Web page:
Torres del Paine is billed as the Eighth Wonder of the World. The national park is full of mountains and glaciers, after a long ride from Puerto Natales through steppe country bordering on tundra. Guanacos, rheas, black-neck swans and pumas roam the sparse lands right up to the mountains’ edges and the glaciers sit like a luminous blue warning that we might not get away with this one. And in the middle of summer, a mile walk out from the lodge will take you to the confluence of two differently-colored rivers while an extraordinarily cold rain soaks through your jeans.
There’s not much in Chilean Patagonia by way of population. Even the indigenous population didn’t spend much time there and their numbers were always few, because this is not a particularly hospitable land. For the most part, it’s all about sheep ranching on huge estancias that can have tens of thousands of sheep on tens of thousands of acres. It’s what I expect Montana or Wyoming are like: just plain ol’ wide open spaces. The sort of place that requires sturdy boots and a shearling coat, not to mention the Buff.
The Buff is a fabric tube that can be worn half a dozen different ways – headband, snood, scarf, bandana rag – and it turns out I already had one, bought in a moment of abstraction at the clearance sale at the National Geographic shop back in the spring of 2004. I didn’t bring it, which was a mistake, but I won’t make that mistake again. I bought one there, in a Patagonia flag pattern, and ordered a merino wool version which was waiting when I got home. But it’s odd that I was prepared for the trip fifteen years before I took it, and didn’t know it so I wasn’t actually prepared. But the new Buff is staying in my jacket pocket now.
And then, the whiplash: from wintry cold in Torres del Paine to over ninety degrees in Santiago. Not much to say about the capital city: it’s a world capital of seven million and we were only there for a day, so there isn’t much to add beyond “yeah it’s a big capital city.” Like maybe New York or Tokyo rendered into Spanish. But it was sweltering, which made for a good adjustment as we took a flight to Polynesia that could have easily been the San Francisco-Honolulu route. Only in our case it was Santiago to Rapa Nui – known to the West as Easter Island.
Easter Island’s permanent population is about 8000 now. The native population was as low as a hundred at the end of the 19th century, and there’s no 100% native population left; everyone is some percentage of mix, but you need at least some native blood to own property, which appears to be an attempt to try to make good on a couple centuries of exploitation. This is a recurring problem for me: much as I love love LOVE Polynesia, it’s always difficult not to feel like an intruder. It’s why I don’t object to staying in the containment zone in Waikiki – I’m willing to stay in my allotted space and let the locals make the money without needing to barge any further into their spot. Of which more later.
But Rapa Nui is most famous, of course, because of the moai, the huge stone heads that were carved as representation of ancestors who had passed on up until the 18th century. And at some point, not long after the time the first Europeans showed up, the Rapa Nui decided they didn’t believe in the ancestors any more (although overcrowding and scarcity of resources could also have been a factor). So when you walk around the quarry where all the stone was hewed, you see some abandoned moai that were never transported and that have been half-buried by the soil in two centuries, and some that are only half-carved from the stone. To stand there in a gray drizzle, gazing at a a half-emerged stone profile that will never be completed, is an unexpectedly poignant experience. You wonder whose ancestor this was meant to be, and what their life was like that they merited this sort of commemoration – and what happened to prematurely cut it off. And you contemplate everything that “losing my religion” actually entails.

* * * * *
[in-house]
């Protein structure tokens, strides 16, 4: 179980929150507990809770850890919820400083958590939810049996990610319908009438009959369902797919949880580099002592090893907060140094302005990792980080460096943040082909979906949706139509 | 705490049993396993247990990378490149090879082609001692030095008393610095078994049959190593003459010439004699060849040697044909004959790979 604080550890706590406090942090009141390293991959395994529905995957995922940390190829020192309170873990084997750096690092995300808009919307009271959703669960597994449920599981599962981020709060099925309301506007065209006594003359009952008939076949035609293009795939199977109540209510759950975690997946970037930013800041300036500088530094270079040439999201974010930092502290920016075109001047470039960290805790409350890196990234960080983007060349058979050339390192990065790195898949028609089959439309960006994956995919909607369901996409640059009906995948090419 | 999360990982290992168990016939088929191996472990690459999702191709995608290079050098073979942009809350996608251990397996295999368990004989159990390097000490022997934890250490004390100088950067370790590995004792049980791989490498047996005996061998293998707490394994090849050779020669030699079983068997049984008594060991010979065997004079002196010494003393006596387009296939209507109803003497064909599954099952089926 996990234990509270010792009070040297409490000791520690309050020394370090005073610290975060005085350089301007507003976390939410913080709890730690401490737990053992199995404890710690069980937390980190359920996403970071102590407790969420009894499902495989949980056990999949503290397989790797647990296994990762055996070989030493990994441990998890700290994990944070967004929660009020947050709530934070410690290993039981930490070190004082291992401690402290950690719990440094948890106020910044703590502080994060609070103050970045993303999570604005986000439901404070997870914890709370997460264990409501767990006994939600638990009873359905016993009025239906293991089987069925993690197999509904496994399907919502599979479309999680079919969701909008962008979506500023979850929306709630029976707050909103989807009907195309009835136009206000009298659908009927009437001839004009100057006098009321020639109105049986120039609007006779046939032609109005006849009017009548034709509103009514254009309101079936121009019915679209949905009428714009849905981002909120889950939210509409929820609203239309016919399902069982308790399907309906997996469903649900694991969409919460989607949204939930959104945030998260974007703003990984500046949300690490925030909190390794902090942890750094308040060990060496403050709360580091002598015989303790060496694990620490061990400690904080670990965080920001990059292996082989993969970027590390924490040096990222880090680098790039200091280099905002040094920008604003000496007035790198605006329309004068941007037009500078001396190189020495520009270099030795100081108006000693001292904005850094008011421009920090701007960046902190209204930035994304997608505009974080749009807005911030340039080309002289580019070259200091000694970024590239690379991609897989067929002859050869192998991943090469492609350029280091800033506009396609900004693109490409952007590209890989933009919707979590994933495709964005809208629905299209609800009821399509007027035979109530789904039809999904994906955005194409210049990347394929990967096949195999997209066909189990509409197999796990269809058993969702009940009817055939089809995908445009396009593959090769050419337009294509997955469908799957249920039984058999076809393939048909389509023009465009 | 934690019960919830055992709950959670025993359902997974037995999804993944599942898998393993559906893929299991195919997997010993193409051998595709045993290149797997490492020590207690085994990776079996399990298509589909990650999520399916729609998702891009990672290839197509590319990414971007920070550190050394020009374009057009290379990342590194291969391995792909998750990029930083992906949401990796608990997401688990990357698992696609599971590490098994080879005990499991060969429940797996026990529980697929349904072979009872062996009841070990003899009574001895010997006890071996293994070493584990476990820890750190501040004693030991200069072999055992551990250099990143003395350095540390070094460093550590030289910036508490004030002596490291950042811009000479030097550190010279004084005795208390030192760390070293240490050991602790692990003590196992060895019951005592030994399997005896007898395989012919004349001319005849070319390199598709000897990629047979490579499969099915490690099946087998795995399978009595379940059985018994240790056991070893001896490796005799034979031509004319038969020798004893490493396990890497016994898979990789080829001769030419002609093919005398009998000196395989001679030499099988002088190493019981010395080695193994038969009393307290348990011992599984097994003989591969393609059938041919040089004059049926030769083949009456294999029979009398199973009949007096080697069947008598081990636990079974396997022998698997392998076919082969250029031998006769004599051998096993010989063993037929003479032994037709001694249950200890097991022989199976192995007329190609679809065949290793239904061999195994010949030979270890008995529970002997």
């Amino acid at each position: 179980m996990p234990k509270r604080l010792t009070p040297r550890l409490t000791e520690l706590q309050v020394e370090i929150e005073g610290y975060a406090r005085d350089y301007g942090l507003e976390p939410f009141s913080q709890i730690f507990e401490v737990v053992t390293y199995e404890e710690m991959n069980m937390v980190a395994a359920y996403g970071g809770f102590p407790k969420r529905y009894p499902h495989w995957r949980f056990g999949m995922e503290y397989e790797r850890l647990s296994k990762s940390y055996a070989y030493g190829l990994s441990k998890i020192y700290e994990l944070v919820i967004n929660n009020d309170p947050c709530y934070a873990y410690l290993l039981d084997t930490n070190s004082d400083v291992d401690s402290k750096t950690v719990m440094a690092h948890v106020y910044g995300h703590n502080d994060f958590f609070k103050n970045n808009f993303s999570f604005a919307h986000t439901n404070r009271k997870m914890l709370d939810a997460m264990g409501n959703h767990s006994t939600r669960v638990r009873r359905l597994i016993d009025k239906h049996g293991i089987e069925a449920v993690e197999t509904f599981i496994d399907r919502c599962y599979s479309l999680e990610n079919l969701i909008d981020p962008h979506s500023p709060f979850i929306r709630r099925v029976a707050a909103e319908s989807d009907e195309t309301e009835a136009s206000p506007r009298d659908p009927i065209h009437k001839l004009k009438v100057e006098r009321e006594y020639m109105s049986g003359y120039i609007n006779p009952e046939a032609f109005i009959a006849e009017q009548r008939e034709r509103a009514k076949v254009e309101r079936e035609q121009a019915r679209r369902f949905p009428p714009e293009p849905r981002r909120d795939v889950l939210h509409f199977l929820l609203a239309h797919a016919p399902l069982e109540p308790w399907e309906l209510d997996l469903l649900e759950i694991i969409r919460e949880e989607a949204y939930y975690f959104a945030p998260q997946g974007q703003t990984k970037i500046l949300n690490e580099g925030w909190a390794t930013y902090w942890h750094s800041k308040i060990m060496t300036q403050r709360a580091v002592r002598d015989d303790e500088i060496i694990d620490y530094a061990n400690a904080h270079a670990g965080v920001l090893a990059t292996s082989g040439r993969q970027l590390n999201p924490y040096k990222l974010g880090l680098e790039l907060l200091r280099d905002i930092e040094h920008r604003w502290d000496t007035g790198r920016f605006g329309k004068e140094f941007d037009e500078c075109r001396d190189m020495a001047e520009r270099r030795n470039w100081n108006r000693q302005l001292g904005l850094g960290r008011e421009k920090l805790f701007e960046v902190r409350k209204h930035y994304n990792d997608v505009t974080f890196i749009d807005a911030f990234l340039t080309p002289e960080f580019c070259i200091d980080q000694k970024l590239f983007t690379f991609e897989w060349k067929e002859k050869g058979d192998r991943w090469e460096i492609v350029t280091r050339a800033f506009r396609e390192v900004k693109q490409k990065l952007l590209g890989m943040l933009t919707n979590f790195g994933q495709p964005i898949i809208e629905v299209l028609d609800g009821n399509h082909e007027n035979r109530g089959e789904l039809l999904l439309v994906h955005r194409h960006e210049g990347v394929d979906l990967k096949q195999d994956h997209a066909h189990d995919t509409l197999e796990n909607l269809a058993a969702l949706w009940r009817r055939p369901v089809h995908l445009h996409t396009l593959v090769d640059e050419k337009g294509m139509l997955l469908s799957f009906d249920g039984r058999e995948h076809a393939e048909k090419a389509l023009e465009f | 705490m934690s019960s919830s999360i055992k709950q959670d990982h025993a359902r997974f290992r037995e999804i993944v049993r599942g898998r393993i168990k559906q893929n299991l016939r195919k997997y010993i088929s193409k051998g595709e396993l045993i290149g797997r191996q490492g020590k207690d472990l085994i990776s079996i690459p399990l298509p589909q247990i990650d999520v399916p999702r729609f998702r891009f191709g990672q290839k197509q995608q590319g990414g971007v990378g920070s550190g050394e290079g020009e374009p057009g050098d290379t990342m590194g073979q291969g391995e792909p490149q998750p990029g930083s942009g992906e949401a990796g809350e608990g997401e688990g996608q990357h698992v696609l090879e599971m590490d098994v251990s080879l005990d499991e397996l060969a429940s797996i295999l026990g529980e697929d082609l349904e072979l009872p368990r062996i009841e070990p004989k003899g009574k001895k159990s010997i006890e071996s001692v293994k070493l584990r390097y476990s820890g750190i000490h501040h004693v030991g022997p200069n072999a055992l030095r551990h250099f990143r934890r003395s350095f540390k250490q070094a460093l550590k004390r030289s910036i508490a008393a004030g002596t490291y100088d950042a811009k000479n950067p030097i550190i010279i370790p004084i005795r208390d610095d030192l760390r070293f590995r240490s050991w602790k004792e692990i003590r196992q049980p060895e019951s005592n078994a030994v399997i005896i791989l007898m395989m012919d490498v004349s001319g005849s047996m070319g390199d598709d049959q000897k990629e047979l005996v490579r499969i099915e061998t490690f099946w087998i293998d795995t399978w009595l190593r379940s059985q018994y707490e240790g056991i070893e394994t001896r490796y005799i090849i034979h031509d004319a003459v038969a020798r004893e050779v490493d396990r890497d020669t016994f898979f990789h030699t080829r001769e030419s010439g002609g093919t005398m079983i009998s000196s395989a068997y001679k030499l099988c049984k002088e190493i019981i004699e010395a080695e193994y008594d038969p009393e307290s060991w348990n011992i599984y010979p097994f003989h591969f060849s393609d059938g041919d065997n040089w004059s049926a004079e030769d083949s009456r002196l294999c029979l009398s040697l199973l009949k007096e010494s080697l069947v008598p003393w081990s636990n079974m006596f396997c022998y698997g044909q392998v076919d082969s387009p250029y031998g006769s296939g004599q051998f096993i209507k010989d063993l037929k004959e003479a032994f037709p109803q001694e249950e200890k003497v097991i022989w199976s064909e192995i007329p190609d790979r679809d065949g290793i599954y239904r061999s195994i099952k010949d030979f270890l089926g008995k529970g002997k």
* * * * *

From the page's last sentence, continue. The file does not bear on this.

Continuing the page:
Three full days in Rapa Nui is probably about enough to get the important bits. I saw the church, I saw the markets, I ate a whole pineapple in hand like it was an ice cream (they peel it and you hold the leaves like a stick, and it’s soft and juicy enough to eat it core and all). I saw and sympathized with the protest signs all around the resort, although a bunch of ragged black flags on sticks are too genuinely badass as decoration to convey a disruptive message. And I did perversely enjoy the experience of driving five minutes from the hotel to the airport, going through The Door, checking in at The Desk, going through The Security Checkpoint and then sitting out at The Gate before boarding a stretch Dreamliner on an airstrip once designated for emergency Space Shuttle orbiter landings. And then 27 hours home on three flights, and thank goodness for Global Entry. It takes me longer to get through the self-checkout at Safeway than to get back into the country. All hail Platinum Plus Preferred Citizenship.
So that was the big trip. Now we have to wait and accumulate enough leave for two weeks off, enough money or points for international business class round-trip, and enough of an idea of where we go next. But it’s entirely possible that this is my hobby now, and that everything I do in life is to kill time until the next free Rusty Nail in the VIP lounge waiting for my Dreamliner to take us to The Next Destination.
Wouldn’t that be something.